Government has with immediate effect dismissed 18 state advocates for engaging in what it described an ‘‘illegal industrial action’’ demanding K3,600 non practicing allowance which is said to have been abolished.
Ironically, of the 18 dismissed state advocates, 16 are female lawyers.
For the past two weeks the state advocates were reporting for work but did not attend to cases or go to court which resulted in cases being adjourned and piling up at the ministry.
According to a letter signed by Ministry of Justice permanent secretary in charge of administration Joseph Akafumba and given to the 18 affected government lawyers yesterday afternoon, the lawyers were dismissed for their illegal industrial action and for demanding K3, 600 non practicing allowances.
Non-practicing allowance is a fee paid to lawyers in government as an incentive for them not to engage in private practice or payment for foregoing private practice.
The non-practice allowance is the diference between learner legal lawyers and qualified lawyers and the advocates had been receiving the allowance until September when it was suddenly abolished.
The lawyers are wondering why government had decided to abolish the K3,600 non-practicing allowance without giving any explanation for the decision..
And the state advocates told the Daily Nation that it was unfair for government to dismiss the lawyers because it had not handled the matter in the way it handled issues to do with Konkola Copper Mine and striking nurses.
They complained that government was ready to entertain demands for higher wages from politicians and senior officers and that some people within the ministry were receiving higher wages than what they were demanding for.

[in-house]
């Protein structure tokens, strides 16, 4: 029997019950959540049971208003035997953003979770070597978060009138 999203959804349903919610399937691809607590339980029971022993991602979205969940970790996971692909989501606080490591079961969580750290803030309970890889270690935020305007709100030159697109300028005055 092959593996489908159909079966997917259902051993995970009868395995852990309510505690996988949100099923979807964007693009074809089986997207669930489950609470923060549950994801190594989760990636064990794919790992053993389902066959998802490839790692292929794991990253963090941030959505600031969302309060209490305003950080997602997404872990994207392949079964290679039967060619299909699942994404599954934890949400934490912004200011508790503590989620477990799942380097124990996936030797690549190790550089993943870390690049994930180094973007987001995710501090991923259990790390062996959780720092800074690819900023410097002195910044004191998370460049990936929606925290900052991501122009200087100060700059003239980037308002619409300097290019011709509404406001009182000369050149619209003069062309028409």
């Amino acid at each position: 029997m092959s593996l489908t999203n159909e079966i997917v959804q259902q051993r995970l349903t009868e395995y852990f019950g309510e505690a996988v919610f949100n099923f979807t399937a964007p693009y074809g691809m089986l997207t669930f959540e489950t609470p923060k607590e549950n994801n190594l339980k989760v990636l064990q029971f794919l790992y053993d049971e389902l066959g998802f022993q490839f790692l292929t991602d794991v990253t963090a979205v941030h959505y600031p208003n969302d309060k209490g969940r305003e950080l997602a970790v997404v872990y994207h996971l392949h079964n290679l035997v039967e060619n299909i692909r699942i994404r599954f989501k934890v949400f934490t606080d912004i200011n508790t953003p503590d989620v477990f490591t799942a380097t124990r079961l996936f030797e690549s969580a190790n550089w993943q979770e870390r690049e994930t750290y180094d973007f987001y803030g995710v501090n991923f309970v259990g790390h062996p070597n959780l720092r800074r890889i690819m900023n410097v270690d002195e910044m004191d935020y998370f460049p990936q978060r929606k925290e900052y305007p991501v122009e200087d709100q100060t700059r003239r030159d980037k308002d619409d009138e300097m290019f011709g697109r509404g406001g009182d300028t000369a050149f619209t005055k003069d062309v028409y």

They wondered why government treated the advocates in such a harsh manner when it was spending a lot of money on people that were not doing most of the work.
The lawyers demanded for K3, 600 non- practicing allowances but the ministry of justice was not ready to enter into bargaining with the lawyers resulting in the advocates boycotting court sessions.
However, when contacted for comment the secretary to Akafumba at the ministry of justice said the permanent secretary was not in the office as he was attending a meeting at the Judiciary.
And a senior lawyer at the ministry told the Daily Nation that it was unfair for the permanent secretary to dismiss the lawyers for demanding such a little amount of money.
“We have heard about the dismissals and we are yet to find out what exactly happened. As advocates that have served in government for some years, we feel the step taken by the permanent secretary was a rushed decision. The permanent secretary should realise that the number of lawyers in government is less compared to the number of cases that we have. This action will add more pressure to other people that were working which will end in undesirable results.
“As lawyers it is very rare that we resort to industrial action because generally lawyers are in management and management never goes on strike. Even for unionised workers who are allowed to go on strike, there are procedures to follow. If the said lawyers were demanding for those monies, it is right and justified because that is their entitlement and if anything this money is just too little, we would like to appeal to the minister to intervene in the matter by cancelling the dismissals,” he said.The senior advocate said the move set a very bad precedent and hoped that the permanent secretary would talk to the lawyers and resolve the issue.